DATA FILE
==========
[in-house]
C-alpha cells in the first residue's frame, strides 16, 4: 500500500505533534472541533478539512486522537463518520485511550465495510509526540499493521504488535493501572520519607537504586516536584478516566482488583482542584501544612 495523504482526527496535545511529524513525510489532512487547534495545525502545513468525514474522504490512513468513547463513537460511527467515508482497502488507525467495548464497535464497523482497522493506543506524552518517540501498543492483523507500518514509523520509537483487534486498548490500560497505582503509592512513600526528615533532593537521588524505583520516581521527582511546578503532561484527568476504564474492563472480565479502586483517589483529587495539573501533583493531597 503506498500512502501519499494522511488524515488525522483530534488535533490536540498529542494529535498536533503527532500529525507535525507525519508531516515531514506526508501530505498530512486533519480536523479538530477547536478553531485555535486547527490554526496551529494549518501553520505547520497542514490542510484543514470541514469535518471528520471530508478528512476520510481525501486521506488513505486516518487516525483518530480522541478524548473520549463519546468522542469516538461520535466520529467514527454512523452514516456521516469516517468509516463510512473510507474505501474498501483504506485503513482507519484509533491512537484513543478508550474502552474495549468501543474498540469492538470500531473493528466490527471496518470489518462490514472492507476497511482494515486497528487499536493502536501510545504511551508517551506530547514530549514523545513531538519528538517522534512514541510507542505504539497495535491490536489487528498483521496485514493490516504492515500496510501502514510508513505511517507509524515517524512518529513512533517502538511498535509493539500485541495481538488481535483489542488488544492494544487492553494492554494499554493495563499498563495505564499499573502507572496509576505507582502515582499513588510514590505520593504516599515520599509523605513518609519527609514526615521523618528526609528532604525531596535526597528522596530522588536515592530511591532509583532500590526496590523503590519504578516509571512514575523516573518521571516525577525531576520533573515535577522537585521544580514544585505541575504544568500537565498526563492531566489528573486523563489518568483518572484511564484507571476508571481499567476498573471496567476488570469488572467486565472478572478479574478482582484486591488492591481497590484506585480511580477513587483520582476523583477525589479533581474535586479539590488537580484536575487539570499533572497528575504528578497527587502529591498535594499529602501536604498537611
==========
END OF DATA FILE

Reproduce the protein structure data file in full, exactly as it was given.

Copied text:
[in-house]
C-alpha cells in the first residue's frame, strides 16, 4: 500500500505533534472541533478539512486522537463518520485511550465495510509526540499493521504488535493501572520519607537504586516536584478516566482488583482542584501544612 495523504482526527496535545511529524513525510489532512487547534495545525502545513468525514474522504490512513468513547463513537460511527467515508482497502488507525467495548464497535464497523482497522493506543506524552518517540501498543492483523507500518514509523520509537483487534486498548490500560497505582503509592512513600526528615533532593537521588524505583520516581521527582511546578503532561484527568476504564474492563472480565479502586483517589483529587495539573501533583493531597 503506498500512502501519499494522511488524515488525522483530534488535533490536540498529542494529535498536533503527532500529525507535525507525519508531516515531514506526508501530505498530512486533519480536523479538530477547536478553531485555535486547527490554526496551529494549518501553520505547520497542514490542510484543514470541514469535518471528520471530508478528512476520510481525501486521506488513505486516518487516525483518530480522541478524548473520549463519546468522542469516538461520535466520529467514527454512523452514516456521516469516517468509516463510512473510507474505501474498501483504506485503513482507519484509533491512537484513543478508550474502552474495549468501543474498540469492538470500531473493528466490527471496518470489518462490514472492507476497511482494515486497528487499536493502536501510545504511551508517551506530547514530549514523545513531538519528538517522534512514541510507542505504539497495535491490536489487528498483521496485514493490516504492515500496510501502514510508513505511517507509524515517524512518529513512533517502538511498535509493539500485541495481538488481535483489542488488544492494544487492553494492554494499554493495563499498563495505564499499573502507572496509576505507582502515582499513588510514590505520593504516599515520599509523605513518609519527609514526615521523618528526609528532604525531596535526597528522596530522588536515592530511591532509583532500590526496590523503590519504578516509571512514575523516573518521571516525577525531576520533573515535577522537585521544580514544585505541575504544568500537565498526563492531566489528573486523563489518568483518572484511564484507571476508571481499567476498573471496567476488570469488572467486565472478572478479574478482582484486591488492591481497590484506585480511580477513587483520582476523583477525589479533581474535586479539590488537580484536575487539570499533572497528575504528578497527587502529591498535594499529602501536604498537611